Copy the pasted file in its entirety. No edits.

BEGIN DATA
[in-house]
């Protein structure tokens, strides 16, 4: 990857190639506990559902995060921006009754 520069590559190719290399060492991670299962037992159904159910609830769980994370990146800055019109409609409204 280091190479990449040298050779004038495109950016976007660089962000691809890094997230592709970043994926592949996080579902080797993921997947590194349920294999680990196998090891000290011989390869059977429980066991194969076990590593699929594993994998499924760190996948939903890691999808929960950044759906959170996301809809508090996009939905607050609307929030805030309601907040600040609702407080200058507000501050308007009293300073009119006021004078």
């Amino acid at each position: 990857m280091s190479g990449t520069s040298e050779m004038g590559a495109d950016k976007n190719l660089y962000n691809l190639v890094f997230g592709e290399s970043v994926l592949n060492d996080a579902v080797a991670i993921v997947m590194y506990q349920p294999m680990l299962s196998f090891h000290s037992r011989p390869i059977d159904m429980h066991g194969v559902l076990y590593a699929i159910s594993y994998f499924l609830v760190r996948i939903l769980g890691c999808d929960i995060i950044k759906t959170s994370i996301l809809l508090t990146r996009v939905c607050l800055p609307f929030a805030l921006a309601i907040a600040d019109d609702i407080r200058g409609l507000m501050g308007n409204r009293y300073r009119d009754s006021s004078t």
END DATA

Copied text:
[in-house]
């Protein structure tokens, strides 16, 4: 990857190639506990559902995060921006009754 520069590559190719290399060492991670299962037992159904159910609830769980994370990146800055019109409609409204 280091190479990449040298050779004038495109950016976007660089962000691809890094997230592709970043994926592949996080579902080797993921997947590194349920294999680990196998090891000290011989390869059977429980066991194969076990590593699929594993994998499924760190996948939903890691999808929960950044759906959170996301809809508090996009939905607050609307929030805030309601907040600040609702407080200058507000501050308007009293300073009119006021004078």
């Amino acid at each position: 990857m280091s190479g990449t520069s040298e050779m004038g590559a495109d950016k976007n190719l660089y962000n691809l190639v890094f997230g592709e290399s970043v994926l592949n060492d996080a579902v080797a991670i993921v997947m590194y506990q349920p294999m680990l299962s196998f090891h000290s037992r011989p390869i059977d159904m429980h066991g194969v559902l076990y590593a699929i159910s594993y994998f499924l609830v760190r996948i939903l769980g890691c999808d929960i995060i950044k759906t959170s994370i996301l809809l508090t990146r996009v939905c607050l800055p609307f929030a805030l921006a309601i907040a600040d019109d609702i407080r200058g409609l507000m501050g308007n409204r009293y300073r009119d009754s006021s004078t």